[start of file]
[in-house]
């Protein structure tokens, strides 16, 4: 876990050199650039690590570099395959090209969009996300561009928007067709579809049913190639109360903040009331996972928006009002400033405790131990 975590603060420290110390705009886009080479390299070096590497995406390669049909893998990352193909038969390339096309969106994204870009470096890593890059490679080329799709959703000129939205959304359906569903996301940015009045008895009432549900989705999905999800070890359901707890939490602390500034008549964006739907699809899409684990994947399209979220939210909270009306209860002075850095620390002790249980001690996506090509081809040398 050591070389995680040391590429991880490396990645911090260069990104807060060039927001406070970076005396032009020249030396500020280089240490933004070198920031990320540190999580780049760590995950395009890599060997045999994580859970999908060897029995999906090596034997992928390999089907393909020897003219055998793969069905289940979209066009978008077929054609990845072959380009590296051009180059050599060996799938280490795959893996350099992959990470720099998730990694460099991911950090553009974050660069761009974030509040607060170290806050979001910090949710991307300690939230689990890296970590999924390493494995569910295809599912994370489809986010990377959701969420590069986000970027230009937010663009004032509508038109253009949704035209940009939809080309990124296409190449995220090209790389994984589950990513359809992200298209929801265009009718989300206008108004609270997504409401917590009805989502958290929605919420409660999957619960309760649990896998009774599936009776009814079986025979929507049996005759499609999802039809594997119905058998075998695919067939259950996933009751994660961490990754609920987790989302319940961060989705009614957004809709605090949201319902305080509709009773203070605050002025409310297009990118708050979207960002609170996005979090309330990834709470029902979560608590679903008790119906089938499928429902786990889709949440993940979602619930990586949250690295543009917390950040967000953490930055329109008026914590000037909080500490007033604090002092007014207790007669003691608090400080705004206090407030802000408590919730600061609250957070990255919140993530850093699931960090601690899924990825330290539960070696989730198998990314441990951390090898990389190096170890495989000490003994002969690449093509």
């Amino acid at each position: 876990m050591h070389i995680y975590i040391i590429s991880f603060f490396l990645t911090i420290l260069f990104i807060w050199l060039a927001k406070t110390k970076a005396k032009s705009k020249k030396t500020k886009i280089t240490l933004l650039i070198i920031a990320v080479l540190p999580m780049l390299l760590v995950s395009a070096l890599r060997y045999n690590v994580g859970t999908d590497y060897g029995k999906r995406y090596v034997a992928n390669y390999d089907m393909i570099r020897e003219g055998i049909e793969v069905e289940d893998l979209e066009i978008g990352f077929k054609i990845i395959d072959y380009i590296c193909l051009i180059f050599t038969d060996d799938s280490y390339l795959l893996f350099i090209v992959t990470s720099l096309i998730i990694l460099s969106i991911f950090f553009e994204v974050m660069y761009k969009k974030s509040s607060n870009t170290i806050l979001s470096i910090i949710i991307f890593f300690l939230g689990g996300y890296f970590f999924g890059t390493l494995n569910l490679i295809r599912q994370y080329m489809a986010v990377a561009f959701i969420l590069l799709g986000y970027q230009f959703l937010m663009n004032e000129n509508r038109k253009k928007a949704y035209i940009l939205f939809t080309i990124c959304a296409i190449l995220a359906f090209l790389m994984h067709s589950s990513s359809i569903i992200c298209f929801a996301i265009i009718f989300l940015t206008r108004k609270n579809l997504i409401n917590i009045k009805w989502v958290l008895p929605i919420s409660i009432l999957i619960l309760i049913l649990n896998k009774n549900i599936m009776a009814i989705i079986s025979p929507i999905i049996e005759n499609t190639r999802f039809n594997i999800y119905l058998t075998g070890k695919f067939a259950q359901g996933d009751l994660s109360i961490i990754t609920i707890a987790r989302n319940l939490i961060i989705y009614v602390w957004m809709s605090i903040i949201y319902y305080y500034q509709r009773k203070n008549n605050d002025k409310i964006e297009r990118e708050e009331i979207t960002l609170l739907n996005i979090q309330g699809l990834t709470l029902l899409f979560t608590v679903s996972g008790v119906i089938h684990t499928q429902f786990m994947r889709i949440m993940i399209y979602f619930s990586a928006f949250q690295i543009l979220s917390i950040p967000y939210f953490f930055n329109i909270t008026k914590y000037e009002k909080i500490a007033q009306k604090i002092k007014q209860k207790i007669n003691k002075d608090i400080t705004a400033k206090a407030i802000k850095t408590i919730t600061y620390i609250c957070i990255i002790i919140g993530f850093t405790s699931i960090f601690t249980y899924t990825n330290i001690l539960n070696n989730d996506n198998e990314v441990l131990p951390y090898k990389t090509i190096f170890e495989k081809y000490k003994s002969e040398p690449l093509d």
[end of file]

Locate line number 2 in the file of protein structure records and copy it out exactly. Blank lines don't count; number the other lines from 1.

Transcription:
């Protein structure tokens, strides 16, 4: 876990050199650039690590570099395959090209969009996300561009928007067709579809049913190639109360903040009331996972928006009002400033405790131990 975590603060420290110390705009886009080479390299070096590497995406390669049909893998990352193909038969390339096309969106994204870009470096890593890059490679080329799709959703000129939205959304359906569903996301940015009045008895009432549900989705999905999800070890359901707890939490602390500034008549964006739907699809899409684990994947399209979220939210909270009306209860002075850095620390002790249980001690996506090509081809040398 050591070389995680040391590429991880490396990645911090260069990104807060060039927001406070970076005396032009020249030396500020280089240490933004070198920031990320540190999580780049760590995950395009890599060997045999994580859970999908060897029995999906090596034997992928390999089907393909020897003219055998793969069905289940979209066009978008077929054609990845072959380009590296051009180059050599060996799938280490795959893996350099992959990470720099998730990694460099991911950090553009974050660069761009974030509040607060170290806050979001910090949710991307300690939230689990890296970590999924390493494995569910295809599912994370489809986010990377959701969420590069986000970027230009937010663009004032509508038109253009949704035209940009939809080309990124296409190449995220090209790389994984589950990513359809992200298209929801265009009718989300206008108004609270997504409401917590009805989502958290929605919420409660999957619960309760649990896998009774599936009776009814079986025979929507049996005759499609999802039809594997119905058998075998695919067939259950996933009751994660961490990754609920987790989302319940961060989705009614957004809709605090949201319902305080509709009773203070605050002025409310297009990118708050979207960002609170996005979090309330990834709470029902979560608590679903008790119906089938499928429902786990889709949440993940979602619930990586949250690295543009917390950040967000953490930055329109008026914590000037909080500490007033604090002092007014207790007669003691608090400080705004206090407030802000408590919730600061609250957070990255919140993530850093699931960090601690899924990825330290539960070696989730198998990314441990951390090898990389190096170890495989000490003994002969690449093509």